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Sanger Institute to Sequence 17 Mouse Strains On Illumina’s GA, Attempt De Novo Assembly

With £3 million ($4.6 million) in new funding, the Wellcome Trust Sanger Institute and collaborators have embarked on a project that aims to use second-generation sequencing technologies to sequence and assemble the genomes of 17 mouse strains that are widely used in research.
Over the next three years, scientists at the Sanger Institute plan to use Illumina’s Genome Analyzer to sequence the strains and discover genetic variants between them. The ultimate goal is to generate de novo assemblies of their genomes.
New sequencing technologies are enabling the project, according to David Adams, an investigator in experimental cancer genetics at the Sanger Institute who is leading the project. “It would have been inconceivable three years ago to even think about this, just because of cost,” he said.
The results are expected to help researchers understand the genetics of disease. Mouse strains display different phenotypes, some of which mirror human disease, Adams explained. For example, some mouse strains get heart disease, while others are prone to cancer. “By sequencing the background strains, we can uncover that diversity and use that as the basis to finding disease genes and disease pathways,” he told In Sequence last week.
In particular, the genome sequences will benefit mouse researchers — who perform many genetic studies in strains other than the sequenced reference strain, C57BL6/J — to link a phenotype to a genotype. Right now, “people are doing the genetics to find regions that are associated with a particular disease, but they don’t actually know where the causal nucleotide variants are,” Adams said. “By sequencing the strains, we will be able to go from having a candidate region to knowing the variants, without all the hard work involved in these experiments at the moment.”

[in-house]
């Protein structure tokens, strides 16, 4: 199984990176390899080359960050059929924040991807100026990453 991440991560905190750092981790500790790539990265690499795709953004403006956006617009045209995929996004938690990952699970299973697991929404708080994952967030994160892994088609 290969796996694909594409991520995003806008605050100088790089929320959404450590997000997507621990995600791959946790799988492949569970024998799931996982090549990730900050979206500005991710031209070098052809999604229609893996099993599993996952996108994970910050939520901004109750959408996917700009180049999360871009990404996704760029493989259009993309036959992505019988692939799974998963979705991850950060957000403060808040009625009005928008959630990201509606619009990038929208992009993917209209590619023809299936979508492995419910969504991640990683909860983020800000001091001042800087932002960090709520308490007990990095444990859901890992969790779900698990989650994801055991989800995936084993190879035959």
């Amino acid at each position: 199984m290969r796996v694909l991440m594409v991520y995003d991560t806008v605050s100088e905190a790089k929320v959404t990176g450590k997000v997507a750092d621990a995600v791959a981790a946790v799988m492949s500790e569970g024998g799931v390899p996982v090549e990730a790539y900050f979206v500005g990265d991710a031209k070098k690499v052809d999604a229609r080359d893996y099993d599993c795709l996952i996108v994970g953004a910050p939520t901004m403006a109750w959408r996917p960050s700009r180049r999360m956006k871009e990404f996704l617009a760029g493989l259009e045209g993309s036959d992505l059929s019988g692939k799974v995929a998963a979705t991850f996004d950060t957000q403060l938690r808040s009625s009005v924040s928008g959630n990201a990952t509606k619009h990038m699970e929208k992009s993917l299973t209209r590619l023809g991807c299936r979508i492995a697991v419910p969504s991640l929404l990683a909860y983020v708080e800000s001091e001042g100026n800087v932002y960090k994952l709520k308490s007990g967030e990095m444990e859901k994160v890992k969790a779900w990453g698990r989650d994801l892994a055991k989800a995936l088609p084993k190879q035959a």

David Beier, a mouse geneticist and a professor of medicine at Harvard Medical School, who is not participating in the project, agreed. “Having complete sequence will facilitate comparisons that will not be confounded by incorrect assumptions regarding allele-sharing” between strains, he said in an e-mail message. “In addition, the likelihood of discovering new and unexpected strain-specific mutations will make this analysis highly informative in its own right. Finally, the particular sequence variants found are likely to shed light on the mechanism of genomic alteration.”
The project is funded with £2.3 million from the UK’s Medical Research Council and £600,000 from the Juvenile Diabetes Research Foundation. The Sanger Institute itself will provide unspecified “additional in-house support” for the study.
Besides the Sanger Institute, which will generate and analyze the sequence data, the project involves the Jackson Laboratory in Bar Harbor, Maine, and the MRC Mammalian Genetics Unit in Harwell, UK, which will provide the mouse DNA; as well as the European Bioinformatics Institute, the MRC Human Genetics Unit in Edinburgh, and the Wellcome Trust Center for Human Genetics in Oxford, which will be involved in the data analysis.

The project “will give a more complete picture of variations between mouse strains.”